UK SMEs wedded to legacy banks, while Europeans eye challengers

Joe McGrath
25 Mar 2020

SMEs across Europe are sticking with traditional banking and account providers despite facing a swathe of new digital challenges, a major survey by Revolut Business reveals.

The survey, with responses from 602 UK, French, and Polish SMEs, found nearly two-thirds of respondents have not switched business account provider in the past five years, while a quarter have not switched since 2008.

According to the survey, over half of SMEs now do some form of international business and a further 13 per cent expect to start doing so soon.

Payment demands have also evolved, with 34 per cent of SME customers now paying by bank transfer, 23 per cent by cash, 23 per cent by credit and debit card and 19 per cent by other means.

Yet, businesses appear to be staying loyal to the bigger banks, with 38 per cent of SMEs in Poland and France, and 27 per cent in the UK, citing proximity to branches as a key factor in the selection of their current business account providers.

“Most SMEs have stuck with longstanding, traditional business account relationships, but this is set to change,” Vaidas Adomauskas, head of product at Revolut Business, said.

“Today’s global SMEs are embracing accounting or collaboration solutions such as Xero and Slack, that make running a business easier. They’re looking for features that make running their business finances faster, more flexible, and more friendly toward global growth.”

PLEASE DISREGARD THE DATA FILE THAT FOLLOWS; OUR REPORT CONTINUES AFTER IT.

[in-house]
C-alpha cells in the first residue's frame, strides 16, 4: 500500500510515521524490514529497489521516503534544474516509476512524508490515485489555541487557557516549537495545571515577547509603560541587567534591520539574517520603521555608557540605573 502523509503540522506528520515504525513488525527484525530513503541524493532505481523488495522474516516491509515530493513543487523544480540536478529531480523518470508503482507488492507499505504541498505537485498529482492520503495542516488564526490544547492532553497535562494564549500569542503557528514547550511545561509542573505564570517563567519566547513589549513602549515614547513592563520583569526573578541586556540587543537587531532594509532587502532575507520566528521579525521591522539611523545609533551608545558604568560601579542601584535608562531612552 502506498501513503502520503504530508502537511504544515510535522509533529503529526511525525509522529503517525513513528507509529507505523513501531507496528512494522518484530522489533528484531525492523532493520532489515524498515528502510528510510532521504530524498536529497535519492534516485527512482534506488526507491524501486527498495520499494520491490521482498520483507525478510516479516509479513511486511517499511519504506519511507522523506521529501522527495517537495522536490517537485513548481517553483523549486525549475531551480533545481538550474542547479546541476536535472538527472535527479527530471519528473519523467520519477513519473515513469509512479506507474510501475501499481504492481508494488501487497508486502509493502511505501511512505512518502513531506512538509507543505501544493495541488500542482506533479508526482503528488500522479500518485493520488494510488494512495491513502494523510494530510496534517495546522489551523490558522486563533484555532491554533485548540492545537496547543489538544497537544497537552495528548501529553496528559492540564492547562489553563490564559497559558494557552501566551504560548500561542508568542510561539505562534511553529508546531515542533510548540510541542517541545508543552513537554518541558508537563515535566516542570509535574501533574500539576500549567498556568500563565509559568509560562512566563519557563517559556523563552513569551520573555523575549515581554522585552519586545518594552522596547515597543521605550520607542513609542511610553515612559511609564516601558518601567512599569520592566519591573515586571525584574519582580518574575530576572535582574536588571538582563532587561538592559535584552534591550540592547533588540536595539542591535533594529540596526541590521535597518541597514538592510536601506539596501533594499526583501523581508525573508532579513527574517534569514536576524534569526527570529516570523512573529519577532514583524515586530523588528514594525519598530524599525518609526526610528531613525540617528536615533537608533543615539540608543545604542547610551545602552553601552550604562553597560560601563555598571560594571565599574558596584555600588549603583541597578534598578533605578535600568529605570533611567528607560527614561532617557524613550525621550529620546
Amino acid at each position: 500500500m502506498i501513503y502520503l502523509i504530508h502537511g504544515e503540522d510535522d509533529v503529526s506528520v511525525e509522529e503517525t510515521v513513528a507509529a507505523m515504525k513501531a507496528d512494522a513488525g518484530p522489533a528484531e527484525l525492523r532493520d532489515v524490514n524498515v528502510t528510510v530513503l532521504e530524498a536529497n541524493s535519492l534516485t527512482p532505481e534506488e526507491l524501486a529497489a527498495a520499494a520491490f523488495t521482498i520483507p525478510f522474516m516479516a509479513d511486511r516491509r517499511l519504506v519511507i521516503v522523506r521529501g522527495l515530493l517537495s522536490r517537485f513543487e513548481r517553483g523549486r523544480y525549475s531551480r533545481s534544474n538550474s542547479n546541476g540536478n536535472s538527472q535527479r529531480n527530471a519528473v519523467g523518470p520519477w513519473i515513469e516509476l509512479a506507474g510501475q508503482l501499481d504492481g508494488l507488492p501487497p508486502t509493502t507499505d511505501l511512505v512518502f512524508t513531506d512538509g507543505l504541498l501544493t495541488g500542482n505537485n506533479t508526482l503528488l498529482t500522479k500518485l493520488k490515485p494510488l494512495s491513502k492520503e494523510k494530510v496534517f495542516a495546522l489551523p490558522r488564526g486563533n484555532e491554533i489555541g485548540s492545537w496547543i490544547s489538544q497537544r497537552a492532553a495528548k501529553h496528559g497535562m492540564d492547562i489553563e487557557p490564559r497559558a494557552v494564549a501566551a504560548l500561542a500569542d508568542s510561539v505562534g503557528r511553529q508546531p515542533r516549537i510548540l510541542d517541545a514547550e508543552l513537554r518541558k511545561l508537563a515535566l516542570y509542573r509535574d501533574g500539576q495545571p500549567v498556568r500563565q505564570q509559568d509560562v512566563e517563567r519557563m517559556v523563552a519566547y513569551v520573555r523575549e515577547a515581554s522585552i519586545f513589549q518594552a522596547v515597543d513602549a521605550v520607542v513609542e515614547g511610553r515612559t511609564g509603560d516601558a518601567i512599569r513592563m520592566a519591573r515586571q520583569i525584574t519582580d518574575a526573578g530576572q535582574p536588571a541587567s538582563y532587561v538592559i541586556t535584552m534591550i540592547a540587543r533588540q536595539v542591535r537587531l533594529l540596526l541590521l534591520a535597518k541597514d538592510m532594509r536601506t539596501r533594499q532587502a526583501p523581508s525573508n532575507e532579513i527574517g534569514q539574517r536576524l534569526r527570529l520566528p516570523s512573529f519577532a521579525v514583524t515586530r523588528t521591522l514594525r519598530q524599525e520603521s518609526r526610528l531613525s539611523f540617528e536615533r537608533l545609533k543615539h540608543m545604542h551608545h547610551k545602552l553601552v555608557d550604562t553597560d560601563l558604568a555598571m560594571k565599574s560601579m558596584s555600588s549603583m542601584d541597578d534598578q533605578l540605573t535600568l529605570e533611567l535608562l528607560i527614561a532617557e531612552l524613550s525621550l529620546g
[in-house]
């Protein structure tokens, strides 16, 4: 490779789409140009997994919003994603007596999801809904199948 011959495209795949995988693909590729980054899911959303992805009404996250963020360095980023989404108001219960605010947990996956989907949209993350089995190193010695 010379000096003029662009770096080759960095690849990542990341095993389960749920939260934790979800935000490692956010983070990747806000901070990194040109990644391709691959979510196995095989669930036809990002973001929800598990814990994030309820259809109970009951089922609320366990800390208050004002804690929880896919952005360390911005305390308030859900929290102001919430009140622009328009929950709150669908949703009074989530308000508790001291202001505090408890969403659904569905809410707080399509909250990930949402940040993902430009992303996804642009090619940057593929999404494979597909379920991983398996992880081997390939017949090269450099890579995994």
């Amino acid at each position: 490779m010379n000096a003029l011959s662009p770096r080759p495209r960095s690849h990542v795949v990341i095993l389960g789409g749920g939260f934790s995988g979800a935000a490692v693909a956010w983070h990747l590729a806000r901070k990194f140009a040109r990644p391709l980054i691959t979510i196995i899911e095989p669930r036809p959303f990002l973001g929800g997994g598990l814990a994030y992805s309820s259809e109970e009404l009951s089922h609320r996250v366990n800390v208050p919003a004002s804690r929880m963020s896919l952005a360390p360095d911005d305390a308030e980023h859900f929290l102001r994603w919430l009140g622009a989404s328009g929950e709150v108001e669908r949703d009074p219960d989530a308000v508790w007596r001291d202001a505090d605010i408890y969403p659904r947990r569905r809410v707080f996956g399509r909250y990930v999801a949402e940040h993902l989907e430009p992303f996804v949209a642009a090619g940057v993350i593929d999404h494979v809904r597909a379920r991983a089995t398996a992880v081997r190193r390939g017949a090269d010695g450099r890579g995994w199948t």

Legacy players dominate

Nearly four out of five (79 per cent) of SMEs in the UK said they have their primary banking relationship with one of the traditional high-street banks.

The majority of those polled (43 per cent in the UK and 38 per cent in France) selected the same bank for their business and personal banking. Poland is an outlier with only 20 per cent making that decision.

However, the findings suggest the status quo is set to change, with just under half of SMEs revealing they are looking to change account providers in the next year.

The need for bricks and mortar branches is also declining, with only 14 per cent, 10 per cent and 5 per cent of French, UK and Polish SMEs respectively still visiting their bank branch every day to likely pay-in cash and cheques, the survey showed.

In contrast, 43 per cent of SMEs use web or app interfaces to manage their business accounts daily, while a further 30 per cent do so weekly. What SMEs value in business account partnerships is also telling.

Four-fifths of SMEs picked 24/7 access to their accounts as important. Security (89 per cent), transparency of charges (89 per cent) and low fees (86 per cent) were also rated highly.

Saving time on routine financial tasks was also a priority, with 56 per cent putting automatic or simple integration between accounting systems and financial accounts as important or very important.

Expanding for range

One interesting observation from the survey’s results was that businesses are using more than one bank to get the range of services they need. In Poland, for example, 65 per cent of SMEs have two or more banking relationships, with 49 per cent in France and 37 per cent in the UK doing the same.

One in ten French SMEs have relationships with four, five, or even six different banks – while the figure for the UK is comparatively low at just 5 per cent.

Half of SMEs want a business account to be user friendly – the most popular attribute amongst respondents. Automation of regular tasks (28 per cent) and ‘perks’ (25 per cent) were the next two most desirable attributes.